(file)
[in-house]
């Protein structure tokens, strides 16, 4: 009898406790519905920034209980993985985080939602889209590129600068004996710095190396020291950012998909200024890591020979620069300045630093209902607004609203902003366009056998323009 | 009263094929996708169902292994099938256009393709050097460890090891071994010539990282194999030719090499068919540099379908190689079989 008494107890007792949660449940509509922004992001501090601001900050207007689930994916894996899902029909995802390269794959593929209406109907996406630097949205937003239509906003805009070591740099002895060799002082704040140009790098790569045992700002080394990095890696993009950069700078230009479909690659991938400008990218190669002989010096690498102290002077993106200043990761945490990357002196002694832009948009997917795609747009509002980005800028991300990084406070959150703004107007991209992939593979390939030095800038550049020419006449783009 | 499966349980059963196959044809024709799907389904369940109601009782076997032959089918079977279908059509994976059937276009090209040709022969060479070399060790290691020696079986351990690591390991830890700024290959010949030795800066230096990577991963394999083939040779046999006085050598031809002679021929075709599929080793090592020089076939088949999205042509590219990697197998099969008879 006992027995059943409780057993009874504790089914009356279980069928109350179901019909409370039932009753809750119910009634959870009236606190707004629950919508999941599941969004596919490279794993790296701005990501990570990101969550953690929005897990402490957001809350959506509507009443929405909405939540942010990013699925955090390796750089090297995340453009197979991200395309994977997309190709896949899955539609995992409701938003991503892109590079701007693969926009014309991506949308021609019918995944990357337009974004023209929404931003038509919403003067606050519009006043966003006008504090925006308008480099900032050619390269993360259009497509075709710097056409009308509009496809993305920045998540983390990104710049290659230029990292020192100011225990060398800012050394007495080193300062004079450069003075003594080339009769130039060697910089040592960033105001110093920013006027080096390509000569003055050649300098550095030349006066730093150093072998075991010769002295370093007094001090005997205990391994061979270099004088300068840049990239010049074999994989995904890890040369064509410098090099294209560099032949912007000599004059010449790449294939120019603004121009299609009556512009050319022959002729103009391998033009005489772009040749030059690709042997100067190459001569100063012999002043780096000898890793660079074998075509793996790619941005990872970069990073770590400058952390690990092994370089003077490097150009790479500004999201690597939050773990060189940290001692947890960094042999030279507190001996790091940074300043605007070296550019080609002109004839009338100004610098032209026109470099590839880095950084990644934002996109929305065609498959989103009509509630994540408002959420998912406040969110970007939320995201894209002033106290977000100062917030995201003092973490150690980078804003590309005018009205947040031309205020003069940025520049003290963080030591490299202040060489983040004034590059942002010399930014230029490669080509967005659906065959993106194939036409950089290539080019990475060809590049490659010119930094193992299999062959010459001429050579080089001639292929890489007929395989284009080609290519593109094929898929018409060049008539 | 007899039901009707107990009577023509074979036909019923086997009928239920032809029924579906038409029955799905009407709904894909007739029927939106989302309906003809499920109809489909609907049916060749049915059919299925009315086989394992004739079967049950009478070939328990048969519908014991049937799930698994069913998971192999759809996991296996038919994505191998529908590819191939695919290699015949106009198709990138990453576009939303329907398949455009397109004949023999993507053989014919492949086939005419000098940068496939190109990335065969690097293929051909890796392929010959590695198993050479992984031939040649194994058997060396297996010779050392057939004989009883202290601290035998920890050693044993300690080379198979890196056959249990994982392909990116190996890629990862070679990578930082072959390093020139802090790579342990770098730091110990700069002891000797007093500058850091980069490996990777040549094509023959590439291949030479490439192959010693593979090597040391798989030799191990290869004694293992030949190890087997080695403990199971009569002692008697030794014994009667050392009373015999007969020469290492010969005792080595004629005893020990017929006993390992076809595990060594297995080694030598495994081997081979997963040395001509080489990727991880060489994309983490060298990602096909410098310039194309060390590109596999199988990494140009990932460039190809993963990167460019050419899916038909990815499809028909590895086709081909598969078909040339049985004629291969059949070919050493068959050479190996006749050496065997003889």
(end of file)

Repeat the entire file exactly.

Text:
[in-house]
């Protein structure tokens, strides 16, 4: 009898406790519905920034209980993985985080939602889209590129600068004996710095190396020291950012998909200024890591020979620069300045630093209902607004609203902003366009056998323009 | 009263094929996708169902292994099938256009393709050097460890090891071994010539990282194999030719090499068919540099379908190689079989 008494107890007792949660449940509509922004992001501090601001900050207007689930994916894996899902029909995802390269794959593929209406109907996406630097949205937003239509906003805009070591740099002895060799002082704040140009790098790569045992700002080394990095890696993009950069700078230009479909690659991938400008990218190669002989010096690498102290002077993106200043990761945490990357002196002694832009948009997917795609747009509002980005800028991300990084406070959150703004107007991209992939593979390939030095800038550049020419006449783009 | 499966349980059963196959044809024709799907389904369940109601009782076997032959089918079977279908059509994976059937276009090209040709022969060479070399060790290691020696079986351990690591390991830890700024290959010949030795800066230096990577991963394999083939040779046999006085050598031809002679021929075709599929080793090592020089076939088949999205042509590219990697197998099969008879 006992027995059943409780057993009874504790089914009356279980069928109350179901019909409370039932009753809750119910009634959870009236606190707004629950919508999941599941969004596919490279794993790296701005990501990570990101969550953690929005897990402490957001809350959506509507009443929405909405939540942010990013699925955090390796750089090297995340453009197979991200395309994977997309190709896949899955539609995992409701938003991503892109590079701007693969926009014309991506949308021609019918995944990357337009974004023209929404931003038509919403003067606050519009006043966003006008504090925006308008480099900032050619390269993360259009497509075709710097056409009308509009496809993305920045998540983390990104710049290659230029990292020192100011225990060398800012050394007495080193300062004079450069003075003594080339009769130039060697910089040592960033105001110093920013006027080096390509000569003055050649300098550095030349006066730093150093072998075991010769002295370093007094001090005997205990391994061979270099004088300068840049990239010049074999994989995904890890040369064509410098090099294209560099032949912007000599004059010449790449294939120019603004121009299609009556512009050319022959002729103009391998033009005489772009040749030059690709042997100067190459001569100063012999002043780096000898890793660079074998075509793996790619941005990872970069990073770590400058952390690990092994370089003077490097150009790479500004999201690597939050773990060189940290001692947890960094042999030279507190001996790091940074300043605007070296550019080609002109004839009338100004610098032209026109470099590839880095950084990644934002996109929305065609498959989103009509509630994540408002959420998912406040969110970007939320995201894209002033106290977000100062917030995201003092973490150690980078804003590309005018009205947040031309205020003069940025520049003290963080030591490299202040060489983040004034590059942002010399930014230029490669080509967005659906065959993106194939036409950089290539080019990475060809590049490659010119930094193992299999062959010459001429050579080089001639292929890489007929395989284009080609290519593109094929898929018409060049008539 | 007899039901009707107990009577023509074979036909019923086997009928239920032809029924579906038409029955799905009407709904894909007739029927939106989302309906003809499920109809489909609907049916060749049915059919299925009315086989394992004739079967049950009478070939328990048969519908014991049937799930698994069913998971192999759809996991296996038919994505191998529908590819191939695919290699015949106009198709990138990453576009939303329907398949455009397109004949023999993507053989014919492949086939005419000098940068496939190109990335065969690097293929051909890796392929010959590695198993050479992984031939040649194994058997060396297996010779050392057939004989009883202290601290035998920890050693044993300690080379198979890196056959249990994982392909990116190996890629990862070679990578930082072959390093020139802090790579342990770098730091110990700069002891000797007093500058850091980069490996990777040549094509023959590439291949030479490439192959010693593979090597040391798989030799191990290869004694293992030949190890087997080695403990199971009569002692008697030794014994009667050392009373015999007969020469290492010969005792080595004629005893020990017929006993390992076809595990060594297995080694030598495994081997081979997963040395001509080489990727991880060489994309983490060298990602096909410098310039194309060390590109596999199988990494140009990932460039190809993963990167460019050419899916038909990815499809028909590895086709081909598969078909040339049985004629291969059949070919050493068959050479190996006749050496065997003889």